By Jemima Kelly
LONDON (Reuters) - Global stocks scaled record highs on Friday, capping their best week in over two months as the dollar stayed close to nine-month lows, with bets on a gradual U.S. Federal Reserve rate hike path and hopes for a strong earnings season boosting risk appetite.
Wall Street was set for a broadly flat open <ESc1>, with shares in JP Morgan <JPM> and Wells Fargo <WFC> dipping in pre-market trade after the U.S. banks released mixed earnings reports, offsetting some of the central bank-fueled optimism.
After a scare at the end of last month, when stock markets skidded on the view that the era of easy money might be coming to an end across the globe, investors have been soothed by a run of more dovish comments from central bankers.
Dallas Fed President Robert Kaplan on Thursday advocated a "gradual and patient" approach to further tightening after two hikes so far this year, saying he first wanted to see more evidence that inflation is heading back up to the Fed's 2-percent goal.
Fed Chair Janet Yellen also said on Thursday that the central bank's further rate hikes could be gradual, given persistently low inflation despite an improving economy.
European shares were poised for their best week since late April as investors piled back into equities, though moves on indexes on Friday ahead of the U.S. open.
The pan-European STOXX 600 <.STOXX> index inched up 0.1 percent, adding to earlier gains on stock markets in Asia that took MSCI's world stock index <.WORLD> to an all-time high.
"Yellen's cautious testimony - and the dovish tones of her deputies - may have given risk-taking a new lease of life," said BNY Mellon currency strategist Neil Mellor in London.
"Perhaps with the exception of Monday's figures from China, there appears to be nothing on next week's schedule that may seriously alter the market's current view of the world."
As the dollar dipped towards a nine-month low reached on Thursday <.DXY>, high-yielding currencies such as the Australian dollar and Mexican peso benefited from the risk-on mood, with the latter touching 14-month highs as the VIX index <.VIX>, a key gauge of asset volatility, drifted lower.
The recent caution from central bankers has also taken the sting out of a sell-off in the bond market, which had been gathering steam over the past few weeks in the euro zone on rising expectations that the European Central Bank is set to wind down its asset purchase program.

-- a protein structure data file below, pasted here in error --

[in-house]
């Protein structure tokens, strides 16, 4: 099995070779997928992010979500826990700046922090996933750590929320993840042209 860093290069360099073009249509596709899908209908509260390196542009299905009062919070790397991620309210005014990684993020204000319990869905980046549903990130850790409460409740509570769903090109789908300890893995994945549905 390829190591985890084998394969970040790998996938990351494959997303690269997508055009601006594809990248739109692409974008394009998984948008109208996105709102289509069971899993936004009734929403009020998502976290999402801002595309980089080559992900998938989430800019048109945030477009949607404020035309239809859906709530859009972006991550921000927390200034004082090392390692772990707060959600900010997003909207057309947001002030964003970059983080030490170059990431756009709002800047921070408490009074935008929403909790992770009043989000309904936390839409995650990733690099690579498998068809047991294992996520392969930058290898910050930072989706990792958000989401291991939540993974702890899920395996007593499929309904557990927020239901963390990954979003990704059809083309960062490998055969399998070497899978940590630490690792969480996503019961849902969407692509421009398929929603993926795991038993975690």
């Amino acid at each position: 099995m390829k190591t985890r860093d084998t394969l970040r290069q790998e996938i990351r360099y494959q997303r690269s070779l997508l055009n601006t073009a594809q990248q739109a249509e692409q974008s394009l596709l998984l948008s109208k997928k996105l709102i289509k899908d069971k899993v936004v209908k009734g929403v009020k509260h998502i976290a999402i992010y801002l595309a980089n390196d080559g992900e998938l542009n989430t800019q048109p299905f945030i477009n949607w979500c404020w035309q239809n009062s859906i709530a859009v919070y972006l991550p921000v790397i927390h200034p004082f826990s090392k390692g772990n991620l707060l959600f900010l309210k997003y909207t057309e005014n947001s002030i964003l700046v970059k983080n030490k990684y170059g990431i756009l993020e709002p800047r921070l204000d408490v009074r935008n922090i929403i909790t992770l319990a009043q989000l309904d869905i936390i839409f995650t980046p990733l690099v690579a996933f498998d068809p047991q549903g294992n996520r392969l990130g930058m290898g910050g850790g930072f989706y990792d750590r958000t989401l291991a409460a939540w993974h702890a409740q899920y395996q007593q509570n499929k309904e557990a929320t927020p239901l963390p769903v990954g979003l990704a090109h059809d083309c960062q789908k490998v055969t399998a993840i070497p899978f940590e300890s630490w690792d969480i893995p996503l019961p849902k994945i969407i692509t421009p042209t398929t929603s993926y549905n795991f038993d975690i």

The bloc's benchmark German 10-year yield fell some 3 basis points when European trading started on Friday to 0.50 percent, moving away from an 18-month high hit earlier this week of 0.583 percent.
"(The Fed comments) add to our conviction that no further Fed hike should be expected for the rest of the year, which should prove reassuring for markets concerned about excessive tightening risk globally," Mizuho's head of euro rates strategy Peter Chatwell said.
Earlier, Japan's Nikkei <.N225> added 0.2 percent, poised for a weekly rise of just over 1 percent. MSCI's broadest index of Asia-Pacific shares outside Japan <.MIAPJ0000PUS> advanced 0.3 percent to its highest level in two years.
The euro <EUR=EBS> was up 0.2 percent at $1.1410 and was set to end the week flat.
The ECB is keen to keep its asset purchases open-ended rather than setting a potentially distant date on which bond-buying will stop, to retain flexibility in case the outlook sours, three sources familiar with the discussion told Reuters.
The Canadian dollar <CAD=> remained near its strongest in over a year after the Bank of Canada this week raised interest rates for the first time since 2010, with further tightening expected this year.
In commodities, oil prices edged higher and were on track for solid weekly gains following positive demand signals, production issues in Nigeria and a reported decline in stocks.
Brent crude futures <LCOc1>, the international benchmark for oil, were up 43 cents at $48.85 per barrel.
Gold <XAU=> was up 0.3 percent at $1,217.32 an ounce, heading for more than half-percent gain for the week.
(Additional reporting by Nichola Saminather and Shinichi Saoshiro in Singapore, and John Geddie, Saikat Chatterjee and Kit Rees in London; Editing by Gareth Jones)